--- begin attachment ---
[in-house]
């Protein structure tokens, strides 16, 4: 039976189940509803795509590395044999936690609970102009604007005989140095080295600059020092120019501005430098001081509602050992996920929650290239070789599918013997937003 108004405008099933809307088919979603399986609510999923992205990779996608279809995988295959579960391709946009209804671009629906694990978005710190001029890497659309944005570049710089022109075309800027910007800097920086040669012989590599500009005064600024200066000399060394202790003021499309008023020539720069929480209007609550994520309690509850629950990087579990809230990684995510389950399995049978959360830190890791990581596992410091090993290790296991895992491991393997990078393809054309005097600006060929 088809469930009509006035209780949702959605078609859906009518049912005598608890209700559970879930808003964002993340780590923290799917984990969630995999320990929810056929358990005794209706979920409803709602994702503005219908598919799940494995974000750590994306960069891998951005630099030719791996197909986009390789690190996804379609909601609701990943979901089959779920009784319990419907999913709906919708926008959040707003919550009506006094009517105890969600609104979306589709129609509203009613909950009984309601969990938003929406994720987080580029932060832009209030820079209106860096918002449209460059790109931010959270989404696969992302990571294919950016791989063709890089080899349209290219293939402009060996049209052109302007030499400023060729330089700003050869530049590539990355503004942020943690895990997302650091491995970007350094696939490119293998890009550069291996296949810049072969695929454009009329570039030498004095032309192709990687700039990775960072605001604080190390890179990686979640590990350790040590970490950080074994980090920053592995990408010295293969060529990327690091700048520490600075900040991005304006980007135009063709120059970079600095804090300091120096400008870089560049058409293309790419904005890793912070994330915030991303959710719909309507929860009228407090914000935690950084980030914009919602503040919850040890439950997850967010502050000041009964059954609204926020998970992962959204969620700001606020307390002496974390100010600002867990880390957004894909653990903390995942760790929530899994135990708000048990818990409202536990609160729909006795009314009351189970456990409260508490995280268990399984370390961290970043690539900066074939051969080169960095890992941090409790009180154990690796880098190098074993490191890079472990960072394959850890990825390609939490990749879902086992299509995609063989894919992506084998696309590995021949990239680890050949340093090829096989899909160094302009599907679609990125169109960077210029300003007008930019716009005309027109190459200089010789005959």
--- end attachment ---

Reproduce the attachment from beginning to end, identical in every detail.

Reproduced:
[in-house]
């Protein structure tokens, strides 16, 4: 039976189940509803795509590395044999936690609970102009604007005989140095080295600059020092120019501005430098001081509602050992996920929650290239070789599918013997937003 108004405008099933809307088919979603399986609510999923992205990779996608279809995988295959579960391709946009209804671009629906694990978005710190001029890497659309944005570049710089022109075309800027910007800097920086040669012989590599500009005064600024200066000399060394202790003021499309008023020539720069929480209007609550994520309690509850629950990087579990809230990684995510389950399995049978959360830190890791990581596992410091090993290790296991895992491991393997990078393809054309005097600006060929 088809469930009509006035209780949702959605078609859906009518049912005598608890209700559970879930808003964002993340780590923290799917984990969630995999320990929810056929358990005794209706979920409803709602994702503005219908598919799940494995974000750590994306960069891998951005630099030719791996197909986009390789690190996804379609909601609701990943979901089959779920009784319990419907999913709906919708926008959040707003919550009506006094009517105890969600609104979306589709129609509203009613909950009984309601969990938003929406994720987080580029932060832009209030820079209106860096918002449209460059790109931010959270989404696969992302990571294919950016791989063709890089080899349209290219293939402009060996049209052109302007030499400023060729330089700003050869530049590539990355503004942020943690895990997302650091491995970007350094696939490119293998890009550069291996296949810049072969695929454009009329570039030498004095032309192709990687700039990775960072605001604080190390890179990686979640590990350790040590970490950080074994980090920053592995990408010295293969060529990327690091700048520490600075900040991005304006980007135009063709120059970079600095804090300091120096400008870089560049058409293309790419904005890793912070994330915030991303959710719909309507929860009228407090914000935690950084980030914009919602503040919850040890439950997850967010502050000041009964059954609204926020998970992962959204969620700001606020307390002496974390100010600002867990880390957004894909653990903390995942760790929530899994135990708000048990818990409202536990609160729909006795009314009351189970456990409260508490995280268990399984370390961290970043690539900066074939051969080169960095890992941090409790009180154990690796880098190098074993490191890079472990960072394959850890990825390609939490990749879902086992299509995609063989894919992506084998696309590995021949990239680890050949340093090829096989899909160094302009599907679609990125169109960077210029300003007008930019716009005309027109190459200089010789005959």